When the U.K. alternative radio station XFM rebranded itself as Radio X in early September, it announced a push to be the "first truly male-focused" station for that underserved demographic of guys ages 25-44. After that claim went over like a lead balloon, the station dug in its heels and bravely published a video PSA which snarked on women, teenagers and the gay community.
October 14: Conde Naste Praises Pitchfork's "Passionate Audience of Millenial Males"
The Conde Naste statement regarding the aquisition of Pitchfork Media
The New York Times story about Condé Nast purchasing Pitchfork Media quoted the former's chief digital officer, Fred Santarpia, as noting the deal brings “a very passionate audience of millennial males into our roster.” While likely referring to a marketing demographic—the site's readership does skew predominantly male—the tone-deaf comment in one fell swoop insulted the site's many female staffers and freelancers, as well as the many, many female artists Pitchfork has championed.
Thankfully, in the months since, Pitchfork's coverage hasn't had any noticeable change—and the quip spawned plenty of smart, excellent essays eviscerating the comment, as well as one of the year's most eyeroll-worthy catchphrases.
November 3: Ariana Grande Shuts Down Sexist Bonehead DJs Who Ask About Make-Up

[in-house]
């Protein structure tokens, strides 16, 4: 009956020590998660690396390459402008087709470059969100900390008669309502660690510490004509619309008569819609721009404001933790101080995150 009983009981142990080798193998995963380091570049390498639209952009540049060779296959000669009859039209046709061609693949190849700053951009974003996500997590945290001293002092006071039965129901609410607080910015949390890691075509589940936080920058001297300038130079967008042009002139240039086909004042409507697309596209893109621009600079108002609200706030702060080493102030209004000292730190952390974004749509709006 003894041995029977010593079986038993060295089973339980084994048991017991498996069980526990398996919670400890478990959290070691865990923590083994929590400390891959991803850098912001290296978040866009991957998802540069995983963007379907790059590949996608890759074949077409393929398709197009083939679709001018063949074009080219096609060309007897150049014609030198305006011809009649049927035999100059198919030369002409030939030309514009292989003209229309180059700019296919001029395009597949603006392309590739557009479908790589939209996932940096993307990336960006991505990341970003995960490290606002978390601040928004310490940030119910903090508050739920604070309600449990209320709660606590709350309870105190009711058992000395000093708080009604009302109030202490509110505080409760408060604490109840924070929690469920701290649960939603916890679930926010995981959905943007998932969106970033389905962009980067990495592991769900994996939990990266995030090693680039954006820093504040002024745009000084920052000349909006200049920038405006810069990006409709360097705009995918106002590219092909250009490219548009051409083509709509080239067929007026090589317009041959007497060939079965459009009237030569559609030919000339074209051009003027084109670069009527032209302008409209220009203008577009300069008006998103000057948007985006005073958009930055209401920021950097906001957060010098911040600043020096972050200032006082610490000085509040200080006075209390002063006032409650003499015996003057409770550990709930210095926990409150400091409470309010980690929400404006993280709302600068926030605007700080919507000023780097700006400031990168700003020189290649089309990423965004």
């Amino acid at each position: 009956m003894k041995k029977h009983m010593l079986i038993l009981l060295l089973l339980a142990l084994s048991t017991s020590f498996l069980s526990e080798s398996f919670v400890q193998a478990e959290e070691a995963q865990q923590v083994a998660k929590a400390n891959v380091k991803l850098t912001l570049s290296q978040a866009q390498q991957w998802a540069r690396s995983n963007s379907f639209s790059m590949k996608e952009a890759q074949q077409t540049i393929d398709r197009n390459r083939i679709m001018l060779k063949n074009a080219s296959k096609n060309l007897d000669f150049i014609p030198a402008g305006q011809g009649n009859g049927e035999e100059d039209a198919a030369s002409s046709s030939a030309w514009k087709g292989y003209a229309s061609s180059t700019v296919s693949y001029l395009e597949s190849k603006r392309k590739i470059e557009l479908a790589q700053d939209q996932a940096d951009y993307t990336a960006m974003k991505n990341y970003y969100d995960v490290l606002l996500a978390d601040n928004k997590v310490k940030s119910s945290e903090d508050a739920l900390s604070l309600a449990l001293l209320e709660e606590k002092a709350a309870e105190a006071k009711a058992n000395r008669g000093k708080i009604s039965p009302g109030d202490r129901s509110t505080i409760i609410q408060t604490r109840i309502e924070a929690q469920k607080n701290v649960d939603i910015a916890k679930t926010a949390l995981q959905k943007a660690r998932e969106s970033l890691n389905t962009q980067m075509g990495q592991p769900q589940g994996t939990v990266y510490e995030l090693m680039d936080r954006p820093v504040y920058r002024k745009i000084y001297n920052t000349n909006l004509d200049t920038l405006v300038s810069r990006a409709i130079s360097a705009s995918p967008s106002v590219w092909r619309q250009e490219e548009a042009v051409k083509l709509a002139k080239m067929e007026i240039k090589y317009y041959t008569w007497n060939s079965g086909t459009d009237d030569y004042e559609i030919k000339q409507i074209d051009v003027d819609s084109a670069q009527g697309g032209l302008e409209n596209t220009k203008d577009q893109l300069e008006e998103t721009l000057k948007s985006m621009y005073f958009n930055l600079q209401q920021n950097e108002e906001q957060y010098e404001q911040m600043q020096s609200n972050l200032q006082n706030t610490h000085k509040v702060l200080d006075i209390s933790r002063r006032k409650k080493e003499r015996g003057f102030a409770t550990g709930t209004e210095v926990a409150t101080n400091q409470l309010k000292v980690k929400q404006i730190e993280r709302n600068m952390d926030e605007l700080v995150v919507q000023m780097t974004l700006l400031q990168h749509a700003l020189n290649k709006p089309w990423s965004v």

While appearing on the LA radio station Power 106, a visibly annoyed Ariana Grande barely put up with boneheaded DJs asking her questions like, "If you could use makeup or your phone one last time, what would you pick?" That same week, the pop star took to Twitter and voiced frustration with men objectifying women after spotting someone comparing her to Ariel Winter.
November 20: Apple Music Head Jimmy Iovine Worries That Women Have Difficulty Finding New Music
During an appearance on CBS This Morning, Apple Music head honcho Jimmy Iovine claimed that "women find it very difficult at times, some women, to find music." Why? "Not everybody has the right list, or knows a DJ or something," he explained—which is a detriment when girls need a soundtrack for when they're "sitting around, you know, talking about boys," he observed. "Or complaining about boys, when they have their heart broken or whatever." Sadly, Mary J. Blige—who was sitting next to Iovine during this insanity—didn't start belting out "No More Drama" to drown him out. Either way, he later apologized.